The ongoing Fur Free Nottingham campaign against shops that sell fur has claimed another victory. Vintage Warehouse, on Lower Parliament Street, have agreed to adopt a fur free policy. The company follows Kitsch, Baklash and Cow who have all adopted fur free policies following protests outside their shops by Nottingham animal rights activists.
Over 50 million animals are killed every year for their fur and there are virtually no legal controls for the welfare of animals on fur farms. Animals on fur farms are caged raised and killed using methods such as neck breaking, anal electrocutions and gassing. Animals are sometimes skinned alive for their fur.
The protesters are now vowing to step up their campaign against Cashe and Flannels, the few remaining clothes shops in Nottingham that sell fur.
Newswire: Anti fur demonstration with a difference at Cashe Nottingham | Vintage Warehouse adopt a fur free policy during protest | Nottingham Animal Rights into the Teenies | Flannels protest after recent successes with local anti fur campaign. | Cow sign anti-fur pledge
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the group will be stepping up their campaign with cache
More than 45 million animals worldwide, including raccoon dogs, rabbits, foxes, mink, and chinchillas, are raised in cages and killed each year for their fur. Not only are cage-raised animals killed inhumanely, but they suffer from numerous physical and behavioral abnormalities induced by the stress of caging conditions. After spending their short lives in squalid conditions, animals raised on fur farms are killed by cruel methods that preserve the pelt, such as gassing, neck-breaking and anal electrocution.
Millions of wild animals, including bobcats, coyotes, foxes, lynx, raccoons, and wolves, suffer and die in traps each year. Countless dogs and cats, deer, birds and other animals—including threatened and endangered animals—are also injured and killed each year by the indiscriminate traps. Traps, including steel-jaw leghold traps, body-gripping traps, and wire neck snares, are inhumane devices that inflict great pain and suffering. Both the American Veterinary Medical Association (AVMA) and the American Animal Hospital Association have declared the steel-jaw leghold trap to be inhumane.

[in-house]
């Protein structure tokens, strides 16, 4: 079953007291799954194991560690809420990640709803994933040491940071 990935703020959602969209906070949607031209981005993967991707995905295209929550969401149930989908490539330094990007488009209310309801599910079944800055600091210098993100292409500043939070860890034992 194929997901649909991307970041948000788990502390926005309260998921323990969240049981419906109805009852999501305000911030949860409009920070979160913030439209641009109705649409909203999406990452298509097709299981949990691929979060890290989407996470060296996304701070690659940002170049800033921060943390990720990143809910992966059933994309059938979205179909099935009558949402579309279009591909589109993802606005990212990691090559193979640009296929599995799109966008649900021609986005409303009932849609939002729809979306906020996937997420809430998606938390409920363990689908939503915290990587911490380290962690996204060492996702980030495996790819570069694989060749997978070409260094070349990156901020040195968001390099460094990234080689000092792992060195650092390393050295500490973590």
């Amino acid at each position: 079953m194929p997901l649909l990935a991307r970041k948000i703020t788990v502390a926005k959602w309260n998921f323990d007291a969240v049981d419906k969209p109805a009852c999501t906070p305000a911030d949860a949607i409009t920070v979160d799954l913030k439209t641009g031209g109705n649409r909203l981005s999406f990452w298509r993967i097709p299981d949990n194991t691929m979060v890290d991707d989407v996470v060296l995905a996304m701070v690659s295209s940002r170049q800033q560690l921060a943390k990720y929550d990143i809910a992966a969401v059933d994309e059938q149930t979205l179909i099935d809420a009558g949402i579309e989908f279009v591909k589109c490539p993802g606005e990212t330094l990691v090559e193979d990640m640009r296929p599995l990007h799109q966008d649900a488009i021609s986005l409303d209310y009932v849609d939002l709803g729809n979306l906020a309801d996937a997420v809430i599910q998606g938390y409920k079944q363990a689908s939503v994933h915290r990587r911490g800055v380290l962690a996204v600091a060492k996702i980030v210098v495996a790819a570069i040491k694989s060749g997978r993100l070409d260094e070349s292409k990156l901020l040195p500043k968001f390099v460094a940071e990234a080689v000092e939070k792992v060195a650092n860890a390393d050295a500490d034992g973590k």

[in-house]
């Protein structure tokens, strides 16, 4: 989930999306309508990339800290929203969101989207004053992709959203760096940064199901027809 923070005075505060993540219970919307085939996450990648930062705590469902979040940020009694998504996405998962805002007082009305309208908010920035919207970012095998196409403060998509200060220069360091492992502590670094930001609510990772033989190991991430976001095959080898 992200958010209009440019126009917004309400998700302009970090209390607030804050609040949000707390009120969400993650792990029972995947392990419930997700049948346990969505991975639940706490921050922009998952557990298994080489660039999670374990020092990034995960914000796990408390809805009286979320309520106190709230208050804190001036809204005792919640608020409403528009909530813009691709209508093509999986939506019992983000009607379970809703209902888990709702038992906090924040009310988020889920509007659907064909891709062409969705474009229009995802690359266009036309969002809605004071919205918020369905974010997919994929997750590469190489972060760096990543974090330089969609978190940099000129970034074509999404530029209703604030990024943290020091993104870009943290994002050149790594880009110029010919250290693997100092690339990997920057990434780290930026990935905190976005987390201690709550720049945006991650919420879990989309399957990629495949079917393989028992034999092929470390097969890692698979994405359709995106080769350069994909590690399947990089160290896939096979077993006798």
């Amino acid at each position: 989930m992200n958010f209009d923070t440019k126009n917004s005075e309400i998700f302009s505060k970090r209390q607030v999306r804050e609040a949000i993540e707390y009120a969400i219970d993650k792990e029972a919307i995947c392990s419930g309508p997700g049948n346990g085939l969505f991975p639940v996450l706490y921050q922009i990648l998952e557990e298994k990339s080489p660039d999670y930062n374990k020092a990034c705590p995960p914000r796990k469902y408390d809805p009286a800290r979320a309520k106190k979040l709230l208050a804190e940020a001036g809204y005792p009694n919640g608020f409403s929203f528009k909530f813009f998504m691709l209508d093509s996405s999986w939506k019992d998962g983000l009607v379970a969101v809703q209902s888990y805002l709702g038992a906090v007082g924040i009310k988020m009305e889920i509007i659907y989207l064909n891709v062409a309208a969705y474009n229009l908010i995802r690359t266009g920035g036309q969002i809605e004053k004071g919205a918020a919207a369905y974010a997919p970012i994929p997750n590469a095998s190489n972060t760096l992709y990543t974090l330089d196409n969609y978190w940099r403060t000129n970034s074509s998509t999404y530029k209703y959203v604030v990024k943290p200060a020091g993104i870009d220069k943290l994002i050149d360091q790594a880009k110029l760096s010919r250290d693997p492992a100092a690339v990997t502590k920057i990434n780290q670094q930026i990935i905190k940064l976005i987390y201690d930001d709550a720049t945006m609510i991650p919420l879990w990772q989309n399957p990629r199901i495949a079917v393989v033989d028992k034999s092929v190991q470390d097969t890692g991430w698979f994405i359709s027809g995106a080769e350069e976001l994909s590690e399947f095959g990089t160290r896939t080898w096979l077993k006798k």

Cat and Dog Fur
A 1998 investigation by The Humane Society of the United States (HSUS) exposed the international fur industry's ugly secret: the widespread slaughter of companion animals—domestic dogs and cats—for the manufacture of clothing, accessories, and trinkets. Investigators witnessed firsthand the brutal slaughter of domestic dogs and cats in China and other Asian nations. Many of these animals are raised in cold, unsanitary breeding compounds. Some are strays. Others are obviously pets who were most likely stolen. And the killing methods are grisly. Dogs—German shepherds, chows, and mixed breeds—are bludgeoned or bled to death. Cats are often strangled by wire nooses.
Canadian Seal Hunt
Canada's annual commercial seal hunt is the largest slaughter of marine mammals on the planet. Over 300,000 harp and hooded seals are killed for their pelts each year, with many skinned alive, according to independent veterinary reports. The last time this many seals were killed—in the 1950s and 1960s—the harp seal population was reduced by as much as two-thirds. In 2005, 98.5% of the seals killed were just two months of age or younger. At the time of slaughter, many had not yet eaten their first solid meal or taken their first swim. They literally had no escape from the "hunters."
The fur industry is working on a whole new line. No longer limited to full-length mink coats or fox-fur jackets, fur trim is the rage. From suit collars to glove linings, fur trim is being used as an accessory for many fashion items. Fur-trimmed items currently are a half billion-dollar industry. Fur trim is a frivolous luxury responsible for the deaths of millions of animals each year. The number of animals killed for fur trim is expected to overtake the number of animals killed for full-fur garments. Because the trim trade doesn't place as much emphasis on pelt quality, color, and uniformity, the quality of care given to furbearers is diminished.